Our live coverage has ended. Scroll through the posts below to read more or follow CNN.com.
Unprecedented stretch of tornadoes and floods hit the US
A tornado swept through Canton, Texas, Wednesday afternoon.
Jayne Carr took a video of the tornado as it moved through Canton at 5:02 p.m. local time. CNN Weather confirmed a tornado was in this area.
Watch her video below:
Carlos Moreno recorded this video of the tornado:
Brent Kay Maynard just shot video of a massive tornado as it hit Mabank, Texas, on Wednesday.
He had just walked out of a building when he saw the tornado from the parking lot of Mabank High School. CNN Weather confirmed a tornado was in this area.
He told his wife he loved her and he was coming home to the family as quick as he can.
Watch Maynard's video:
A public advisory was issued this morning after approximately 142,600 gallons of combined sewage was discharged into Lake Erie during last night’s heavy rain event, according to the Northeast Ohio Regional Sewer District.
The Sewer District’s Water Quality and Industrial Surveillance Department has posted signs at Edgewater Beach in Cleveland, advising beachgoers to avoid contact with the water.
Jenn Elting, a sewer district spokesperson, said water quality will be tested daily.
“We will continue to test water quality at the beach twice daily (normally it's each morning during beach season) until E. coli is at a safe level," Elting said in a statement. "Combined sewage isn’t the only cause of high bacteria at the beaches; rains will bring you non-point source pollution from stormwater runoff, wildlife at the beaches and wind/waves can kick up settled bacteria as well.”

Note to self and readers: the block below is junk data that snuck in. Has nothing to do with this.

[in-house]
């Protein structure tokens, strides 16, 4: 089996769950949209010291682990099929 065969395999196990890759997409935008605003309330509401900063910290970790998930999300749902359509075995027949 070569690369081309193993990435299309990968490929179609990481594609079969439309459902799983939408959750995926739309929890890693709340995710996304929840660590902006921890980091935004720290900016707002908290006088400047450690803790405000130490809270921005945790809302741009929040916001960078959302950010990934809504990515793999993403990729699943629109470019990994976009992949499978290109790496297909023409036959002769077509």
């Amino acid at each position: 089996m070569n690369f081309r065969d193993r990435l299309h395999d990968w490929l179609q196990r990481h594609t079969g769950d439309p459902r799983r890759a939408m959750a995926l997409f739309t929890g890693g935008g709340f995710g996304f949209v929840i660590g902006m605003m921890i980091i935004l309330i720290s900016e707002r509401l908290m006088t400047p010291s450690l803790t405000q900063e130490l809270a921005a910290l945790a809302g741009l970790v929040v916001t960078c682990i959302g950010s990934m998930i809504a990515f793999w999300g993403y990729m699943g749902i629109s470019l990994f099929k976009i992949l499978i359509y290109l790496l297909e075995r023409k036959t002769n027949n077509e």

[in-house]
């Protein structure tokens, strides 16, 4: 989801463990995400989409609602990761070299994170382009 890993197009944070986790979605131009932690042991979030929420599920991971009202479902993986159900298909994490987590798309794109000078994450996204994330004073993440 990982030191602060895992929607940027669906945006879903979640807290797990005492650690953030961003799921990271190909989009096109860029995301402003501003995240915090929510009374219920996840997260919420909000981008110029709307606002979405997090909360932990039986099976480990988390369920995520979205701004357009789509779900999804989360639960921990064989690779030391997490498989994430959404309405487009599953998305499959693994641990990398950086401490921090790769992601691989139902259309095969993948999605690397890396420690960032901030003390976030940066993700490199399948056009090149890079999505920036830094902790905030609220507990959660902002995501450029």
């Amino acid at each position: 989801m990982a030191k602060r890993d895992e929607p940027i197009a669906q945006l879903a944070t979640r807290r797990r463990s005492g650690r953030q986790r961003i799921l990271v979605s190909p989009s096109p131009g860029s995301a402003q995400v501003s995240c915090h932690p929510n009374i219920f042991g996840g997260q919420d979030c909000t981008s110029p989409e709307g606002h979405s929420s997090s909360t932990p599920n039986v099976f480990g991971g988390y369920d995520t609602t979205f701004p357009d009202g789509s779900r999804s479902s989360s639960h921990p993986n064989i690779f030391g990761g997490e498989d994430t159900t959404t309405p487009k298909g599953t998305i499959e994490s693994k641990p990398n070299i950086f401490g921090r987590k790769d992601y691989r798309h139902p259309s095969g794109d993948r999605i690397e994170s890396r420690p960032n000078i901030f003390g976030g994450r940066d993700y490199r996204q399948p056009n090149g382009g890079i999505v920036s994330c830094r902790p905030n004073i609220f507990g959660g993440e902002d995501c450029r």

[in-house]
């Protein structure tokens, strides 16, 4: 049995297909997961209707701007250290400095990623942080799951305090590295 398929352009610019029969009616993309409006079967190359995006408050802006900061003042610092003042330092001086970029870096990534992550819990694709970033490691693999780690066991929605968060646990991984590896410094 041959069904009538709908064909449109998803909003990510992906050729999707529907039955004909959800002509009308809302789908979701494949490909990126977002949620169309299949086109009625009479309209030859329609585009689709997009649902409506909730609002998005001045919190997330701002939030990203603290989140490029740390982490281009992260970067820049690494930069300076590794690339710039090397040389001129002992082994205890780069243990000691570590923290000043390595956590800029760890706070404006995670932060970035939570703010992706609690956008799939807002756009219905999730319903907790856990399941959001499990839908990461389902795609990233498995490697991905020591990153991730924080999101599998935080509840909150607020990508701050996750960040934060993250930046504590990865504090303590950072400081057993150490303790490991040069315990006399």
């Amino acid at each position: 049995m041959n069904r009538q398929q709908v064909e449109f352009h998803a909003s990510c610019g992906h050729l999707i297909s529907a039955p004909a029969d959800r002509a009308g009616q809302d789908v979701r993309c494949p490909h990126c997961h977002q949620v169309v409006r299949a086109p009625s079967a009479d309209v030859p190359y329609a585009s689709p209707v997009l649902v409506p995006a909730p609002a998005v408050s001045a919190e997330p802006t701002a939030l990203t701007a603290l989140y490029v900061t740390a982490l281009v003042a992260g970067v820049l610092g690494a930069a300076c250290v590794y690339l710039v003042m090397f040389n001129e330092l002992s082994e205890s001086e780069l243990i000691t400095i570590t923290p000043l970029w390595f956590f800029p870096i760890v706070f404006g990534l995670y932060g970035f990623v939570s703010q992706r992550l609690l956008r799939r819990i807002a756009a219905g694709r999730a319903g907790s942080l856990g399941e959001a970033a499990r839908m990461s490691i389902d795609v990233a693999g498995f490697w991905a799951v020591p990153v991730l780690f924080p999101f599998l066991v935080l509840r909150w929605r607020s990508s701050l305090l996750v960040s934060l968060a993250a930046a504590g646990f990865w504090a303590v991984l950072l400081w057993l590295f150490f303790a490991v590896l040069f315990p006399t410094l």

A tornado that hit Linwood, Kansas, on Tuesday was rated an EF-4 by the National Weather Service.
The tornado was on the ground for nearly 32 miles and lasted 55 minutes. Peak winds were estimated at 170 mph.
Mayor Brian Christenson told CNN that dozens of homes on Linwood's outskirts are "all gone."
Tornadoes are measured on the Enhanced Fujita scale from 0 to 5 based on intensity and damage caused.
Dallas Fort Worth International (DFW) Airport announced on Twitter that its ramps — another term for passenger boarding area — were closed due to the extreme weather moving through the area.
Skylink, the airport's tram, is currently suspended as well.
The area is under a tornado watch through 8 p.m. local time tonight.
The number of people in a tornado watch area just doubled, with the National Weather Service alerting parts of Arkansas, Oklahoma and Texas with a watch that's valid through 8 p.m. ET tonight.
It includes nearly 12 million people, more than 3,000 schools and more than 200 hospitals.
A few tornadoes are likely, hail may reach the size of apples and people may see wind gusts up to 70 mph.
The National Weather Service has issued a tornado watch for more than 12 million people, 3,000 schools and nearly 250 hospitals in the Northeast.
A wide swath of Pennsylvania, half of New Jersey, northern Delaware and northeast Maryland could possibly see tornadoes, scattered hail up to the size of limes and wind gusts up to 70 mph.
The watch expires at 8 p.m. ET tonight.
Today was the 12th consecutive day with at least eight tornado reports in the US — a new record. The last day without a tornado was May 15.
This is the longest such stretch on record for at least eight reports per day.
In those 12 days, there have been:
- More than 365 tornado reports
- At least 22 states have reported a tornado
- The month of May averages 276 tornadoes across the country — but this May has has had more than 460 reports (so far — there's still two days left in the month).
- Most of those reports have come from Texas, Oklahoma and Kansas.
Tomorrow is forecast to be the first day without at least a slight risk (level 2 of 5) of severe weather somewhere in the country since May 15.